Saturday, 22 December 2012

which way with Waxwings?

The unsolved question- whether to concentrate on the dumpy repeated forms in a flock of Waxwings, or take one and concentrate on the burst of colour and activity.

This one started as a thoughtful study of tone and form, but it didn't work without the flash of colour to tie it all up- so out with the juice gun and some festive lettering to finish off.  

Tuesday, 27 November 2012


Still having a bit of a struggle..I had grand plans for a deeply-coloured and ultra-wet pic of three Lapwings on the high tide last weekend, but it went all insipid on me thus:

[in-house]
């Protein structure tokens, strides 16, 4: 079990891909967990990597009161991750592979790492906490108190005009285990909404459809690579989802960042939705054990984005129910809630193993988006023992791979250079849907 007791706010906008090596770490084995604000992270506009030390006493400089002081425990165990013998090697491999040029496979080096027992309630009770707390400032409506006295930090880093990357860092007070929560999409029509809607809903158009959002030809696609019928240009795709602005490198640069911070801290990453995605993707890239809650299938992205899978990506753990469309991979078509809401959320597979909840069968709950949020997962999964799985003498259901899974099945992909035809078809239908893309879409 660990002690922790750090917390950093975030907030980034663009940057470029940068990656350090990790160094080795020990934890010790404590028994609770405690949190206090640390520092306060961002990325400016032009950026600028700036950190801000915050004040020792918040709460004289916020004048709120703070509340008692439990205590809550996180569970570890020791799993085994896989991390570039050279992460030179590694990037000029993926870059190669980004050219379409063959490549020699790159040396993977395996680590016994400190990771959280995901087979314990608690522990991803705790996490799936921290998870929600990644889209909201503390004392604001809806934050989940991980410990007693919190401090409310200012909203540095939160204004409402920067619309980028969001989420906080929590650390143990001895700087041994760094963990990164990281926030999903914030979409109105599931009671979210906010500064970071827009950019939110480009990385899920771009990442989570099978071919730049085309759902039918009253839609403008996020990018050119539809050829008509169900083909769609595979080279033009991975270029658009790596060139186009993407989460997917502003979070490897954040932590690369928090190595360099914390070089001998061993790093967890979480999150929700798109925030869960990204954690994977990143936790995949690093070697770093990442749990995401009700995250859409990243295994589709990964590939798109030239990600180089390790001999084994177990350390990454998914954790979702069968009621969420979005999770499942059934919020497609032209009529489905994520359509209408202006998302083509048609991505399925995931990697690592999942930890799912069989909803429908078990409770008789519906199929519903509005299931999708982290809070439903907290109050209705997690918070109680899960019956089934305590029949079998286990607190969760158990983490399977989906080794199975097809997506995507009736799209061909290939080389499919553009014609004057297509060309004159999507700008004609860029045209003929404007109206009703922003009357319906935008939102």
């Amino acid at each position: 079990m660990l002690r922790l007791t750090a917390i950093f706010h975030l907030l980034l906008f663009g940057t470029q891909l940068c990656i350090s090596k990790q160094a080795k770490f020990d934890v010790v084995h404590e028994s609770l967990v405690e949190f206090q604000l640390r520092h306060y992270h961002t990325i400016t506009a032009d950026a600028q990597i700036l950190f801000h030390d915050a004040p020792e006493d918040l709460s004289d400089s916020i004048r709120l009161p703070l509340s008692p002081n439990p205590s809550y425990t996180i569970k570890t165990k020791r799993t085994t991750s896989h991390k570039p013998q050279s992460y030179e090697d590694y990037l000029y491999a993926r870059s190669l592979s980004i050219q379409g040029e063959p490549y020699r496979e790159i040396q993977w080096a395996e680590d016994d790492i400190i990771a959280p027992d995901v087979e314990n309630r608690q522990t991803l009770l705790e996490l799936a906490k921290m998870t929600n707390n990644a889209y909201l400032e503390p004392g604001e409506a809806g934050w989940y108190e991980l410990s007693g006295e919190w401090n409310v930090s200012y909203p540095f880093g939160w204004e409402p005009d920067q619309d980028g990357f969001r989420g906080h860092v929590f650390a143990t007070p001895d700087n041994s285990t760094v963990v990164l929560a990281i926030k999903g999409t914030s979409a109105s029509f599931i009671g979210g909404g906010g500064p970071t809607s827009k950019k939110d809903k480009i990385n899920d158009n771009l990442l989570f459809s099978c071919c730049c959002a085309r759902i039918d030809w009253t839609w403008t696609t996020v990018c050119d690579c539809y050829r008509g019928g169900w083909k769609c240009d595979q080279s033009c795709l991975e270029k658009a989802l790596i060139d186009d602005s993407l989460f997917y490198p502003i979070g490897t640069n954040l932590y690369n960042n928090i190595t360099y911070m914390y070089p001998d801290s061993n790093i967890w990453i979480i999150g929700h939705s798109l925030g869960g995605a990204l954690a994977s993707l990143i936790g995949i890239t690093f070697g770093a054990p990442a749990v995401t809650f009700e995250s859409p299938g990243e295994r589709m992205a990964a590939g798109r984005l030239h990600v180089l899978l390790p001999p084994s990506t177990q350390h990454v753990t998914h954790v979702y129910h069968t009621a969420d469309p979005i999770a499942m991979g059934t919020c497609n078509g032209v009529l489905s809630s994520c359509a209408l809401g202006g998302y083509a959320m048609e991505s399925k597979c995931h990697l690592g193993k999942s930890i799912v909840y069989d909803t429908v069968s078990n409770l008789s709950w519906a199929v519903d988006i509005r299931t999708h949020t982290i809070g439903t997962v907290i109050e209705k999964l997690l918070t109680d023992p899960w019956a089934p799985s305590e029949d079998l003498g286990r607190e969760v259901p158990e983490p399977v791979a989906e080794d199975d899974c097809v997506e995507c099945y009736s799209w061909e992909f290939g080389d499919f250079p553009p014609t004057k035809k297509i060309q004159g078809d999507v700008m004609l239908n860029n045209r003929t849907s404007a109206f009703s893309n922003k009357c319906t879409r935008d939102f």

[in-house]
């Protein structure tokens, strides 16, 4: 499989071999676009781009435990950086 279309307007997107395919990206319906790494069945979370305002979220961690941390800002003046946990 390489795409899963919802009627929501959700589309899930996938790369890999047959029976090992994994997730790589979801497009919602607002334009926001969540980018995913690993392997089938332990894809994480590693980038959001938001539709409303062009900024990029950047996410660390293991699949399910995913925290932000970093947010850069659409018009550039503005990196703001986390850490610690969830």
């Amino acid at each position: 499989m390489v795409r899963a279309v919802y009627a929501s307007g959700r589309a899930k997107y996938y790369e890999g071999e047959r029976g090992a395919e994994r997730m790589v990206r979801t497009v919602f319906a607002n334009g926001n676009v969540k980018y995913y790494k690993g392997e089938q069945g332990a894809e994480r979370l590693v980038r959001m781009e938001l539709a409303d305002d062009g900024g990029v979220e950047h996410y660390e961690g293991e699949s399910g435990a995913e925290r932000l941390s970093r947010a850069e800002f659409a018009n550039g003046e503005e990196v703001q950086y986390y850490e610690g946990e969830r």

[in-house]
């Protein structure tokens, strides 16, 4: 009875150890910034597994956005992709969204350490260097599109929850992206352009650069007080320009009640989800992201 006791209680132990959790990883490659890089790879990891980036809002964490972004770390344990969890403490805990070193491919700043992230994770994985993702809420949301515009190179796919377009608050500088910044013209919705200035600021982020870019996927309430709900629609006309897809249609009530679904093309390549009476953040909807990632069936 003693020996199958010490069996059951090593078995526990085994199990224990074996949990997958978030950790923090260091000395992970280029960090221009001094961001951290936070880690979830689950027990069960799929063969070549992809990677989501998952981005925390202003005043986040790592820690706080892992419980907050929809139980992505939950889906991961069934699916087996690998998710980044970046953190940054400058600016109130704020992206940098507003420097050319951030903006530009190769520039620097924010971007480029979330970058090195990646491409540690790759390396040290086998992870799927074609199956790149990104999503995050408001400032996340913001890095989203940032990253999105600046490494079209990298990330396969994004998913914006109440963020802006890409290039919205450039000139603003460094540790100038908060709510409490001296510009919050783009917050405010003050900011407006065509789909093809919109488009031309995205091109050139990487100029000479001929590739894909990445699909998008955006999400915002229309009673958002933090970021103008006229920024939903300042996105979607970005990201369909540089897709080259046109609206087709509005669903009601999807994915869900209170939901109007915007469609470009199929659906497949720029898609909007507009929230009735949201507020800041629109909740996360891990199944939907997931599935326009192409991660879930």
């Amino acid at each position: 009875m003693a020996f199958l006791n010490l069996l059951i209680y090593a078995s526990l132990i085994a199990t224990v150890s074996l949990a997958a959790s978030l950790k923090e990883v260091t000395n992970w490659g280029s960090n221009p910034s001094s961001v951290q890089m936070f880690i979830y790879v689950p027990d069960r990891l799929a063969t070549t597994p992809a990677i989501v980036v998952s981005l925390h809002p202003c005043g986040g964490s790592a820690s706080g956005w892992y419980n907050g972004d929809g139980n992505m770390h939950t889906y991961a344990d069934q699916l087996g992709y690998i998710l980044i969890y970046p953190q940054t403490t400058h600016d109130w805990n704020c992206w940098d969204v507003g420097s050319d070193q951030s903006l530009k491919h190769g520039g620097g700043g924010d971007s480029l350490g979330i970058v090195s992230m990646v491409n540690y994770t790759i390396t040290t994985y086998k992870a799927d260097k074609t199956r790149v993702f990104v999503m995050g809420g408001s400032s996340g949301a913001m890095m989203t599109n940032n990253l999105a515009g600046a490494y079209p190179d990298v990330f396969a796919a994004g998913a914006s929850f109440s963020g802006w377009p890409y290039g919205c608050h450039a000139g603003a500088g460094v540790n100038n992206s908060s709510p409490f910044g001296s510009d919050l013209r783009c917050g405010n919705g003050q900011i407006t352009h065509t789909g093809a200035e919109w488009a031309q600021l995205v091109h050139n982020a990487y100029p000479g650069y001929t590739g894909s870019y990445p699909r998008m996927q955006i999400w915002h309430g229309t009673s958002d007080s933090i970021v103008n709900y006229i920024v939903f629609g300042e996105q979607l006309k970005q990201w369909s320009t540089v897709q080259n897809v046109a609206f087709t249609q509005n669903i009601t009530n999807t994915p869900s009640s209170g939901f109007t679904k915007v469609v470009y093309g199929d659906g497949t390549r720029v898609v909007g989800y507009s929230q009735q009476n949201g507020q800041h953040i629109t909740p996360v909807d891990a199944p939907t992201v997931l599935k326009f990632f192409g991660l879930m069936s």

So in retaliation I grabbed a marker pen and laid them out on the yellow card from my trusty pack of file dividers, with few dabs of Tippex.  Better, but not there yet.

Saturday, 17 November 2012

in front

This one's all about the overlap between the beast of a Great Black-backed Gull and the Redshank- I reversed along the harbour wall until I had the gull's beak just intersecting the Redshank's leg, like a little bit of crossed sword heraldry and (with colour) that should be the focus of the image.

One more on a recycled file divider:  I guess you can buy pre-coloured paper or card that will take paint properly, but I haven't found it yet. 

Saturday, 3 November 2012

back to the wall